Like so many of the people who went to PAX Prime this year, you may have been struck with a feeling of dejection as you came to the realization that it was ending. The three day celebration each year when nerds of many kinds get together and do all of their favorite things is a powerful experience, and who better to talk with about it than the man behind the scenes, Robert Khoo.
Robert Khoo serves as the "Show Director" for PAX, meaning he's making sure the convention is running smoothly. As much as the driving force behind PAX is Gabe and Tycho's machinations, Robert is the one making sure the machine is working. Khoo was kind enough to answer my questions despite his incredibly busy schedule (he's in Tokyo doing "business things").
Trung Bui: How many people were in attendance of PAX this year? I know last year was 60,750 and it looked to be the same numbers, if not more. Attendance seems to grow each year, and with PAX East also going on, do you expect the numbers to continue to climb?
Robert Khoo: 67,600 was the final tally — since we sell out each year, we’re actually limited not by demand, but by the size of the venue. With PAX East we have a lot more room to grow in that regard, so I think our Boston show attendance will be pretty interesting to track.
TB: What was your favorite moment of PAX this year?
RK: My favorite was the reveal of the Final Round of the Omegathon (the Omegaclaw!). We worked super hard to make sure the presentation was jusssst right, and after hearing the crowd freak out when the curtains opened — we knew we had done our jobs right.
TB: One of the biggest things at PAX this year had to be Duke Nukem Forever. Randy Pitchford called PAX the perfect place to unveil it, just because of the sheer number of gamers who were casual fans of Duke, or hardcore people waiting thirteen years for it. Do you believe that PAX has turned into something a bit more commercial because of this? Or do you think that these kinds of things are rewarding to gamers who make the trek out to Seattle every year?
RK: Has PAX gone commercial? God, I hope so! Videogames are products that people buy, and PAX is about the culture that surrounds those products and the experiences those products create. I think Randy hit the nail on the head when he says it was the perfect place to announce DNF — I’m not sure if there would have been a more appreciative audience in the world than those at PAX. People that attend the show come out not for the announcements, but for the culture and community — having incredible things happen, like the DNF reveal, is just cream.
TB: Since my first attendance in 2008, I would definitely say that variety has improved vastly, especially with the inclusion of "Of Dice and Men", the live-action D&D panel, but the heart of the convention has always been gamers getting together and doing things they all love. Would you want to see variety extend even further?
RK: I’m not so sure — people seem to really love the formula of the show we’ve created. We like to tweak things here and there, but PAX is often considered the highlight of the year to a lot of people. I don’t think it would be prudent to try and mix it up too much.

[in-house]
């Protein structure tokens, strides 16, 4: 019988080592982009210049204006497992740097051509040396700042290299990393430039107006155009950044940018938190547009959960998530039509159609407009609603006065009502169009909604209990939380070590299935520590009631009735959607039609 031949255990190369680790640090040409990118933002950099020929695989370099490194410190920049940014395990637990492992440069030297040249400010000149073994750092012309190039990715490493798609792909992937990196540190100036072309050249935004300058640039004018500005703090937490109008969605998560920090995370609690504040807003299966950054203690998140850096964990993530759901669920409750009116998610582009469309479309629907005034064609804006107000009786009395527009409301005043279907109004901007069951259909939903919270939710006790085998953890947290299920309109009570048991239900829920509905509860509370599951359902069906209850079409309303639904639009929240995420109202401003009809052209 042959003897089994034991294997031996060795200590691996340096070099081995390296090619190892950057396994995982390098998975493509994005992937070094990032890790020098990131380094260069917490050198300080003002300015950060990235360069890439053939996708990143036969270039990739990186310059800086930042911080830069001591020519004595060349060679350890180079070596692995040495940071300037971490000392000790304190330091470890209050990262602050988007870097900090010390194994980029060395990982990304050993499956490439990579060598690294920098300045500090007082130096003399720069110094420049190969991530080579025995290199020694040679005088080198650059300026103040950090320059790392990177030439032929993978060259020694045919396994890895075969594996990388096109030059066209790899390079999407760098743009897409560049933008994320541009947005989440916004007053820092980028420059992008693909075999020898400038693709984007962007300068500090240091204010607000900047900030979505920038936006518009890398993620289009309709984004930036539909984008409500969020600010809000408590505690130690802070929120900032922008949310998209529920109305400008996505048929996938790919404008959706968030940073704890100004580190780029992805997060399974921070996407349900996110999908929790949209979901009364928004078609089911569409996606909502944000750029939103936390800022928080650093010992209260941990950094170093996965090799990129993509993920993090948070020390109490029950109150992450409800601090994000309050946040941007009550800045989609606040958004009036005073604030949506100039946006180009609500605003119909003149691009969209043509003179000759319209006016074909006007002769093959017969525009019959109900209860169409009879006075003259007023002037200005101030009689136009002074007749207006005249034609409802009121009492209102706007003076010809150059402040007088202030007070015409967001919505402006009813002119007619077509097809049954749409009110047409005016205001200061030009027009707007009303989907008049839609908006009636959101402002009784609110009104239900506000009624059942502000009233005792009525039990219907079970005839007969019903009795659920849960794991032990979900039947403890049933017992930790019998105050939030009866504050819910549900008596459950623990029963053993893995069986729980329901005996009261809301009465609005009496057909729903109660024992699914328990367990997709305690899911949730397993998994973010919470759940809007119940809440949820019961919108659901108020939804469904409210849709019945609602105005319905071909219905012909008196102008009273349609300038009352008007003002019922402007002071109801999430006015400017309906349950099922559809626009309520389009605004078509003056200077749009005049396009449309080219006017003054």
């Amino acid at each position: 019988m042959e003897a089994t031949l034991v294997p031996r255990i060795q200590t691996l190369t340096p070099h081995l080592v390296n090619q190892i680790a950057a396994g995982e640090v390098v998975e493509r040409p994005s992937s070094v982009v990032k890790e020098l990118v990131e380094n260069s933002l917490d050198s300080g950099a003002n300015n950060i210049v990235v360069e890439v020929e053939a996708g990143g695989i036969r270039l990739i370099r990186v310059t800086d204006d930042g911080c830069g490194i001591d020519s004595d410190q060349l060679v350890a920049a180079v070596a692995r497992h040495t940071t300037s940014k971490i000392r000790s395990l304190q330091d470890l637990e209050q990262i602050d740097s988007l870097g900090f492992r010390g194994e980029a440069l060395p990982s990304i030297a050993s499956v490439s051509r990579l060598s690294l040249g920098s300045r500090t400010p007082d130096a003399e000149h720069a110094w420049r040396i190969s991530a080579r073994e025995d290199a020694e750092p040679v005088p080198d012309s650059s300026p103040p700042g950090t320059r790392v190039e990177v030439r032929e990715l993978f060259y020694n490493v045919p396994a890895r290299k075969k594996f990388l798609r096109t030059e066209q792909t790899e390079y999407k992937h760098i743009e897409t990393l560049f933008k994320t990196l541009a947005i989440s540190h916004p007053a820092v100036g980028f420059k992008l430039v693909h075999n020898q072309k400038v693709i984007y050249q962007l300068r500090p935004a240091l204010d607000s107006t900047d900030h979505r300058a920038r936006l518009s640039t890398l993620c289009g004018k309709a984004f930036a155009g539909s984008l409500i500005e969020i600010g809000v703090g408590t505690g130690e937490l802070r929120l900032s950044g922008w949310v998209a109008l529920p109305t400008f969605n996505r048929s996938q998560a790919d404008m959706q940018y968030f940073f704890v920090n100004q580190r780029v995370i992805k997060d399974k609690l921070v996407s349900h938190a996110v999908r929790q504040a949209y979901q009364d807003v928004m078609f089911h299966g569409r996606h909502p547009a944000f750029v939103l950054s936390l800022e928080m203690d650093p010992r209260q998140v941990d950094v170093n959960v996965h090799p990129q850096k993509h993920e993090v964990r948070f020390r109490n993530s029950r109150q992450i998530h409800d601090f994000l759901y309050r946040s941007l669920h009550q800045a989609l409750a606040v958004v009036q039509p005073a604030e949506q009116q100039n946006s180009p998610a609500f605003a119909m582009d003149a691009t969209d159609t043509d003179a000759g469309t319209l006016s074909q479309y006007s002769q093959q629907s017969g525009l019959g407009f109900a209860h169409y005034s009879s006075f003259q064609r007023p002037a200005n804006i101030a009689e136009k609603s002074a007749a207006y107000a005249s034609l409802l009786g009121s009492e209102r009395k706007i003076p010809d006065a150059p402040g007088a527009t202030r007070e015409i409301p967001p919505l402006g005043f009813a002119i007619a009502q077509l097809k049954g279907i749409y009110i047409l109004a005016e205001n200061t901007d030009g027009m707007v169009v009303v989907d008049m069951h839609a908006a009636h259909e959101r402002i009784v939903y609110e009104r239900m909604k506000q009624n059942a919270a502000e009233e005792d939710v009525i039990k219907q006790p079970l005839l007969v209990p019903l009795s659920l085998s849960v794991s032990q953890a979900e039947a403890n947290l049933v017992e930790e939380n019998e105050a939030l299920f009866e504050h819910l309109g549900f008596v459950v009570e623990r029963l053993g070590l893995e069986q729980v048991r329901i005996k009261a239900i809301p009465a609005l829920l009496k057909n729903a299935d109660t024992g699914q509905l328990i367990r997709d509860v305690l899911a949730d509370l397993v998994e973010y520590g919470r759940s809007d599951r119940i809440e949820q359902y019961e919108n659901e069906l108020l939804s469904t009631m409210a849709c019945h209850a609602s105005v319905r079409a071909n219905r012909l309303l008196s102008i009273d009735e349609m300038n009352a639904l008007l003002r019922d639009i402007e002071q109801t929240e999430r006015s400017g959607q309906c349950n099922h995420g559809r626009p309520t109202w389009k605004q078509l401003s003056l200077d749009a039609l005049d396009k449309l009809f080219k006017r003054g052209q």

TB: PAX is pretty much your baby, you're the managing director for Child's Play and you've been with Penny Arcade since 2002. Could you imagine yourself not working for them now, given your illustrious career?
RK: Haha — you know, looking back at it, yes — it seems like quite a body of work, but could I see myself elsewhere? I’ll tell you what — when I feel Penny Arcade has reached its maximum potential, I’ll start dusting off the resume. But we’re not even close yet.
TB: Penny-Arcade: The Series has given people a bigger glimpse into the workings of the office, the workers, and the writing process for each comic. Did you ever have any reluctance to have a crew come in there and record the possibly deep and dark habits you, or anyone else, has?
RK: Absolutely. Letting the crew in was terrifying at first, but we felt we had something special in the office and sharing it with our audience was something worth doing. After the pilot episodes hit, we put our fears to bed, and the rest is history.
TB: Do you have any dream projects to add to PAX? I know it's already huge in scale and has a lot going on during the convention, but still, what's that one thing you still yearn to include?
RK: I’d love to add an artist alley of sorts specifically for game-artists — we’ve just been trying to figure out the best way to pull it off.
Khoo's thoughts are definitely interesting and eye-opening, and I for one would be incredibly excited to see a game artist's alley. After all, a game is little more than an idea without visualization. As far as the commercialization of PAX, Khoo hit the nail on head regarding the convention's objective. Believe me, it is incredibly hard to describe the reaction I saw when people first set their eyes on the Duke Nukem Forever booth. It was like the opposite of Alderaan blowing up.
With the opening of PAX East last year giving East Coast nerds a place to call home, the PAX empire continues to expand. People fly out from all over the country to attend the event, and any one who has ever been understands why. There's no doubt in my mind, as the years go on, that the Penny Arcade Expo will have solidified its role as Nerd Mecca.
Ranters, how many of you made the trip to PAX this year? What did you think of the show? How would you like to see it develop in the future?
Game Rant would like to thank Robert Khoo for taking the time to speak with us.